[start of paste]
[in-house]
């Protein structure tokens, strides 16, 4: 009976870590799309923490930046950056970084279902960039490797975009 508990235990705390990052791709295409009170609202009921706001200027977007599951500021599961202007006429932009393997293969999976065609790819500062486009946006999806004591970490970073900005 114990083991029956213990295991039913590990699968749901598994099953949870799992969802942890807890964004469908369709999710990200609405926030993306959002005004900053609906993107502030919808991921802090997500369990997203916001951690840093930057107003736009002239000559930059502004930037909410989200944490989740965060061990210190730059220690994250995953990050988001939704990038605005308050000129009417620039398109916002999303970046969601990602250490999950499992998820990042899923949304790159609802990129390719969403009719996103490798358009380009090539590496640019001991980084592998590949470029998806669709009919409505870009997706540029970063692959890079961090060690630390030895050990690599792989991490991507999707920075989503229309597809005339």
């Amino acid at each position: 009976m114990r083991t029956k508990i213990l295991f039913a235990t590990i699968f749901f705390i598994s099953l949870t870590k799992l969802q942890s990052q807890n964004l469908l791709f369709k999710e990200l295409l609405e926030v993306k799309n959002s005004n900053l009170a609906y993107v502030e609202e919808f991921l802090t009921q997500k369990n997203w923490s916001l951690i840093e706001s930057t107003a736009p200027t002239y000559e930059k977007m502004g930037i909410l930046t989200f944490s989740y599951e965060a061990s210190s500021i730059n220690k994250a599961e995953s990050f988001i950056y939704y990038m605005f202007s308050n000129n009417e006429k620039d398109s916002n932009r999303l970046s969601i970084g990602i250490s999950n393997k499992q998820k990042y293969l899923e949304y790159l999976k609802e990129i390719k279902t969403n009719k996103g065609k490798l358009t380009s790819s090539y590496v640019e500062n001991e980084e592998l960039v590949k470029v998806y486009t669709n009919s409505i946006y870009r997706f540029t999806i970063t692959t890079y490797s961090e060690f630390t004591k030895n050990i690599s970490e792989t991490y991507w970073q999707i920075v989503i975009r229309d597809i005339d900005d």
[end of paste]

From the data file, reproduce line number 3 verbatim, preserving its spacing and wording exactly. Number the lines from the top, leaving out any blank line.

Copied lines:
């Amino acid at each position: 009976m114990r083991t029956k508990i213990l295991f039913a235990t590990i699968f749901f705390i598994s099953l949870t870590k799992l969802q942890s990052q807890n964004l469908l791709f369709k999710e990200l295409l609405e926030v993306k799309n959002s005004n900053l009170a609906y993107v502030e609202e919808f991921l802090t009921q997500k369990n997203w923490s916001l951690i840093e706001s930057t107003a736009p200027t002239y000559e930059k977007m502004g930037i909410l930046t989200f944490s989740y599951e965060a061990s210190s500021i730059n220690k994250a599961e995953s990050f988001i950056y939704y990038m605005f202007s308050n000129n009417e006429k620039d398109s916002n932009r999303l970046s969601i970084g990602i250490s999950n393997k499992q998820k990042y293969l899923e949304y790159l999976k609802e990129i390719k279902t969403n009719k996103g065609k490798l358009t380009s790819s090539y590496v640019e500062n001991e980084e592998l960039v590949k470029v998806y486009t669709n009919s409505i946006y870009r997706f540029t999806i970063t692959t890079y490797s961090e060690f630390t004591k030895n050990i690599s970490e792989t991490y991507w970073q999707i920075v989503i975009r229309d597809i005339d900005d």